Step 1: Determine Measurements and Print Out an Offset for the Template
The formula for the offset is (bushing size - router bit size) / 2 = offset. The bushing I used is .4375". The bit was .25". The offset is .09375" (fraction is 3/32").
In Photoshop open or make a two tone graphic. This graphic of a hop is about as complex as you can get. Just remember that the router bushing is almost a 1/2" wide and the blade is a 1/4". Any tight inside corners might start to disappear when cut. Look at the hop stem in the test cut for instance.
-Note the resolution of your graphic. (From the menu Edit>Image size. There is field that tells resolution)
-Multiply resolution by the offset. Mine is 72 dpi x .09375 = 6.75. This is your pixel offset.
-With this graphic open and sized to the correct size you, select the white space. From the menu click Select>Modify>Expand. Put your "pixel offset number" in the dialog that comes up. It will expand the selected area. You can either fill the selected area or the inverse selected area with another color as I did here with red. Print this out.
Step 2: Glue It!
Step 3: Cut It! (the Template, That Is)
Drill a few holes and cut out most of the way with a jig saw. A scroll saw would come i handy here but I don't have one. I had to resort to carefully cutting freehand it with a small bit on a router table (not recommended for a first time) and file to finish it up(recommended). The important thing is that the edges are uniform. When finished the paper can come up or carefully sanded off.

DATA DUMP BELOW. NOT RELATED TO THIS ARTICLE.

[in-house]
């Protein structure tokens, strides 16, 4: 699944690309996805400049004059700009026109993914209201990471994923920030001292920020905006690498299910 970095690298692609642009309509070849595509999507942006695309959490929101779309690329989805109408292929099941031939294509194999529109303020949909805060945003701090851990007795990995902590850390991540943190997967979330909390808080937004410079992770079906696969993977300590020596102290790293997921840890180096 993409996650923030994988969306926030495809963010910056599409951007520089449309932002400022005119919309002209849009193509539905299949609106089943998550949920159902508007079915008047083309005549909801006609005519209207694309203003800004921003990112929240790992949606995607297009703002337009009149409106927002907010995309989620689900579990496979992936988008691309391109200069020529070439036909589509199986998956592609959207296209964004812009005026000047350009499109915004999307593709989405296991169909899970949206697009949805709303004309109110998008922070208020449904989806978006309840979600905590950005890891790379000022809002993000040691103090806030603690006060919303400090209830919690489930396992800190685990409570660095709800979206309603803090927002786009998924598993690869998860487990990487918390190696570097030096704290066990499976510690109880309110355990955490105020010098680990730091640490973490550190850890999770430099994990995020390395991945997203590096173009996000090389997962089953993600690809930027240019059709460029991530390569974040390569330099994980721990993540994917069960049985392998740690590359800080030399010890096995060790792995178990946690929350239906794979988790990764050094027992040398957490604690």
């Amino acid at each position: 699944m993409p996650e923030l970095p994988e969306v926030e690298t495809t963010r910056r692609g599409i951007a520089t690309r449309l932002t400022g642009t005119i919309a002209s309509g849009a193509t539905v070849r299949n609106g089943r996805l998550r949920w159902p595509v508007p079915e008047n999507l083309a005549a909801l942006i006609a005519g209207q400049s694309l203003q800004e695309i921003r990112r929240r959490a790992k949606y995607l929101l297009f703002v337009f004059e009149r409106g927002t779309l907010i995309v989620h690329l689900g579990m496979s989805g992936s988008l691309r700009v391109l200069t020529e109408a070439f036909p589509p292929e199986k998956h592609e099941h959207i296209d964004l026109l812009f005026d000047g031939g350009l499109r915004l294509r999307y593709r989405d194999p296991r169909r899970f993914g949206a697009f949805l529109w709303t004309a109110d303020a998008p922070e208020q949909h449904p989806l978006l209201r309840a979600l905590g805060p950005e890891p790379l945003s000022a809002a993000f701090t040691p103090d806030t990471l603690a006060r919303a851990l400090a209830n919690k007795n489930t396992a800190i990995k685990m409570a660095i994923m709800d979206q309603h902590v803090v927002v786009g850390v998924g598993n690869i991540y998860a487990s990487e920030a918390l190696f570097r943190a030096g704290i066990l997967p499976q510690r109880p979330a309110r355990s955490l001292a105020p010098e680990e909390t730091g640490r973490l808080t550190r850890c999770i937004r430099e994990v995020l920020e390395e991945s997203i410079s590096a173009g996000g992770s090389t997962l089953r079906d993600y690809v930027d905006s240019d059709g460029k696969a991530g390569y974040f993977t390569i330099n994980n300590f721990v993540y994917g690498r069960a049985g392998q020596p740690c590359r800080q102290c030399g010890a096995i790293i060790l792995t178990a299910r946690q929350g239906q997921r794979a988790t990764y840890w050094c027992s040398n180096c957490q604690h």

Step 4: Cut the Shape With a Router.
It is highly recommended to try a new shape out on a scrap. It is possible that the shape needs to be altered.
Also when starting a cut that will go all the way through, use a scrap underneath. This may seem obvious but if you forget you will have to unclamp the template halfway through. It is very hard to get it to realign.
Here are some things to keep in mind if you are new to using a router.
The best method for cutting is very little by very little. Try to keep the plunge passes in 1/8" increments. Clean out the dust after each pass. The accumulated sawdust buildup from too deep of a plunge will burn junk onto the router bit. Router bits are pretty useless burned up and cleaning them up is a real pain. Also, pushing the router the wrong direction can cause the bit can get hung up and lunge in one direction. This is sometimes called climb. To avoid climbing keep your cuts shallow, cut clockwise when cutting on the inside of the shape. This means you are pushing in the same direction that the blade is cutting and against the force of any kickback. If you were cutting on the outside of a piece of wood you would work counter-clockwise. If this is confusing, just look at the direction the blade will be cutting into the wood and think of it as pushing a carving knife around the edge.
A good type of blade to use for cutting deep shapes is a spiral up-cut. These are nice because the slicing action pulls the router onto the wood and they can typically be found in longer lengths than other straight bits.